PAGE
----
expressman33 wrote: ↑
Tue Sep 17, 2019 1:57 pm
pabenny wrote: ↑
Tue Sep 17, 2019 1:41 pm
The Leave campaign made all sorts of claims and promises which have not been borne out in practice - such as the ease of negotiating a withdrawal agreement and of trade agreements with other countries.
The apocalyptic claims of the Remain side have been slower than expected but have come to pass - marked fall in the value of GBP, loss of inward investment, loss of jobs.
Since we're not getting what the Leavers promised and we are getting what the Remainers warned of, it's reasonable to ask whether the electorate still want what they voted for in 2016.
The problem with that argument is that we haven't left yet ,so no one knows how leaving will affect the UK and probably we wont know for many years
True, but every indication is negative. We don't know how far we will fall or how quickly, but the signs are that we will fall. The possibility that it will take many years (50, if Jacob Rees Mogg is to be believed) until we know is not reassuring. The talk now is of mitigation, not celebrating the sunlit uplands.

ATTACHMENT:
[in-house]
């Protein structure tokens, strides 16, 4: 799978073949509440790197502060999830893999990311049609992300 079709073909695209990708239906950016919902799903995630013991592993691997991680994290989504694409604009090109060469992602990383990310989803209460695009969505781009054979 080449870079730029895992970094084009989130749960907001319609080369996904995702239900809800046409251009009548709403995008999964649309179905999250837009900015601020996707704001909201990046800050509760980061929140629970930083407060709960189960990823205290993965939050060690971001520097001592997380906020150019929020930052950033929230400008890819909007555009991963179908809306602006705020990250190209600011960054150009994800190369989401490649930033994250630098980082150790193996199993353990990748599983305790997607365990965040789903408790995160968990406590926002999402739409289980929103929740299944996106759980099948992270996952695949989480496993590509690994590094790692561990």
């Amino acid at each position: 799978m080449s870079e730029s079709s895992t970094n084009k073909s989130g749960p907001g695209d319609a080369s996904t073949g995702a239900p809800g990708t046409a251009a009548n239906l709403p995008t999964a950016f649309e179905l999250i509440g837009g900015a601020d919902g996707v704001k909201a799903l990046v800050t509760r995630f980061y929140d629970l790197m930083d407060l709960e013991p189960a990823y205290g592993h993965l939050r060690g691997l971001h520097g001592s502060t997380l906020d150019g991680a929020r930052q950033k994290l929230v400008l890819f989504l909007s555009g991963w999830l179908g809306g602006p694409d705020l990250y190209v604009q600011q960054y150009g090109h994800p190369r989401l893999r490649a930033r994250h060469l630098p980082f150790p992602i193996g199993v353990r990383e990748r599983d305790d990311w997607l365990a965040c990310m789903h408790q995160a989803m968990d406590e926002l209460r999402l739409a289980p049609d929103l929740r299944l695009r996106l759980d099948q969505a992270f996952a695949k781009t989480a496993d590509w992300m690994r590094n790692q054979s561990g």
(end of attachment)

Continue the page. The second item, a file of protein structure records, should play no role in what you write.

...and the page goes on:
Maybe it's the project manager in me, but when I assess risks, the first approach is to avoid the risk, not mitigate it's impact.
Ironically, over the past three years, we seem to have done some of the investigation and due diligence that we should have done before triggering article 50. or indeed, before having the referendum in the first place. Given the wealth of information and scenario modelling now available, and the impasse that has now fatally crippled two governments, a second referendum remains the least bad way forward.